No matter what happens to Villanova sophomore star Donte DiVincenzo for the rest of his basketball career, he’ll always be remembered for two things.
First and foremost, DiVincenzo scored a record 31 points off the bench in Villanova’s dominant 79-62 national championship win over Michigan.
It was a stellar shooting night for DiVincenzo, but even when he wasn’t scoring, the redshirt sophomore was active and aggressive on defense and kept Michigan on its toes. He wasn’t the only big contributor on his team, but he was certainly the main reason Villanova captured its second title in three years.
Second, DiVincenzo will always be known for some great nicknames, including “The Big Ragu” and “The Michael Jordan Of Delaware.”
But now, DiVincenzo may be known for a third thing.
The internet never forgets, and DiVincenzo’s championship celebration was marred by some online sleuths sifting through his social media activity. Two posts in particular caught the eye of intrepid investigators.
First, per TMZ, DiVincenzo deleted a tweet in which he had used the n-word.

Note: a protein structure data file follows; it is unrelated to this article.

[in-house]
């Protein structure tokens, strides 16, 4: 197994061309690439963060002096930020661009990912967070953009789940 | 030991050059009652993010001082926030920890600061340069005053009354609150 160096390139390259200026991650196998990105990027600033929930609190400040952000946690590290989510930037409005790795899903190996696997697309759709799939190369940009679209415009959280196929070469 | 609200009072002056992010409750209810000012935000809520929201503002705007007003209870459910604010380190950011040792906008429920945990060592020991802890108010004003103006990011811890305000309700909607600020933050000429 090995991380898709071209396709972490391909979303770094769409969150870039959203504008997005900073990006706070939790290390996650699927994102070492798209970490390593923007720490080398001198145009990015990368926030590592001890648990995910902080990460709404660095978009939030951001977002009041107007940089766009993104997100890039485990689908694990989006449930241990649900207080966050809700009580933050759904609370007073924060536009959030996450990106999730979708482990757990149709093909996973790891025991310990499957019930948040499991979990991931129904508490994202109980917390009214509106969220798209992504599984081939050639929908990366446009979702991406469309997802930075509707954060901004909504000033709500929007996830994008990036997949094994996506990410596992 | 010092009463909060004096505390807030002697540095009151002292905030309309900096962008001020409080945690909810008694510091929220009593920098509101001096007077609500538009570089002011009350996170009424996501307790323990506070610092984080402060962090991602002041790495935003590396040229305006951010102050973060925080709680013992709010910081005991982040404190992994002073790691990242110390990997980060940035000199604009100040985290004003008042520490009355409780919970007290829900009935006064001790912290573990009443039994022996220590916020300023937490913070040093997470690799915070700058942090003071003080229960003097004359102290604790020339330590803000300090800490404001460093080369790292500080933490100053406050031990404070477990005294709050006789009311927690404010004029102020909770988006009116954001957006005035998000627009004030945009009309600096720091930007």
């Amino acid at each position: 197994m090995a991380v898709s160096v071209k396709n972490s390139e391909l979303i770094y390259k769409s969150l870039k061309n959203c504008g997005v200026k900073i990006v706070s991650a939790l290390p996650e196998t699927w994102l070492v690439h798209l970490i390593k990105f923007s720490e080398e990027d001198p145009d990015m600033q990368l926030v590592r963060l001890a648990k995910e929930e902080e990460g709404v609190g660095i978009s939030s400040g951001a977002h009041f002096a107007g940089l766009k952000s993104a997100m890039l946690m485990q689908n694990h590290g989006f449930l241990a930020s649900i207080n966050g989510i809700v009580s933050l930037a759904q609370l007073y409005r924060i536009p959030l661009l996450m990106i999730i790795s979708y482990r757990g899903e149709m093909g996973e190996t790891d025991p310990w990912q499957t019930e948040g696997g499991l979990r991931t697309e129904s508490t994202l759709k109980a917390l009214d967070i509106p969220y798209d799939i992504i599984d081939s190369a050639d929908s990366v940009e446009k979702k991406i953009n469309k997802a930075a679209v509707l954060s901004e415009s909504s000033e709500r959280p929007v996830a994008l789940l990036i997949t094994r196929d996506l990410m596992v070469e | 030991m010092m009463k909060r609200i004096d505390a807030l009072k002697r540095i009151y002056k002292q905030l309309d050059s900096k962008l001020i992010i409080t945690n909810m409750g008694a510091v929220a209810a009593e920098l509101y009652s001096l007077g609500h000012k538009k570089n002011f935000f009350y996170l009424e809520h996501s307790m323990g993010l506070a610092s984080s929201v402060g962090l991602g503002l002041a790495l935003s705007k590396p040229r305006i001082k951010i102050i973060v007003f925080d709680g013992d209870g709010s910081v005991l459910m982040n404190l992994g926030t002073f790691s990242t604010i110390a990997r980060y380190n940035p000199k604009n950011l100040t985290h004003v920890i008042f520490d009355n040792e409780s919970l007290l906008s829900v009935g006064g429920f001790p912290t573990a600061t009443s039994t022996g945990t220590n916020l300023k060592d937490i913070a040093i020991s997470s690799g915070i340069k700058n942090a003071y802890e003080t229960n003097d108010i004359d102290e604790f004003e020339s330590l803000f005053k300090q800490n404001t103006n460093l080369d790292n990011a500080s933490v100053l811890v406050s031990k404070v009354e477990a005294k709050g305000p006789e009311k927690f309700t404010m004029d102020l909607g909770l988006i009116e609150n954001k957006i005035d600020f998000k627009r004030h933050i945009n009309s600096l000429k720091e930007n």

“Ballin on these n—-s like I’m (former NBA MVP Derrick Rose),” DiVincenzo posted to Twitter in 2011. Despite him seemingly quoting a rap song, people were still upset about his use of the racial epithet.
In another instance, DiVincenzo used more online vulgarity while talking about his father, according to Larry Brown Sports.
“To my dad I’m a p—- now?” DiVincenzo directed at his father. “(Because) I don’t want to play f—ing soccer?”
In fairness to the DiVincenzo family, whatever issues father and son may have had over a potential soccer career seem to have been smoothed over. Both of his parents were seen in the crowd on Monday, cheering on their son.
Donte’s proud parents. pic.twitter.com/QaDmkMmmRB
— Jeff Goodman (@GoodmanHoops) April 3, 2018
So despite the thrilling championship win, DiVincenzo spent part of his post-game activities explaining his tweets.
“It’s my account, yes … but I never remember doing that,” DiVincenzo said when asked about the vulgar comments posted on his Twitter account.
More eyebrows were raised when Villanova reportedly released and retracted a statement claiming that DiVincenzo’s Twitter account had been hacked. Considering his comments were from 2011, it’s hardly a surprise Villanova went back on its claim.
In fairness to DiVincenzo, he was barely 14 or 15 years old when he posted some of his more graphic tweets. It’s also fair to wonder if any of this criticism directed at comments DiVincenzo made nearly seven years ago are valid today.
Yes, obviously DiVincenzo’s choice of language left a bit to be desired. But, and this can’t be stressed enough, DiVincenzo was literally a child when he made those comments.
Let him enjoy his national championship without having to defend something he tweeted in 2011.
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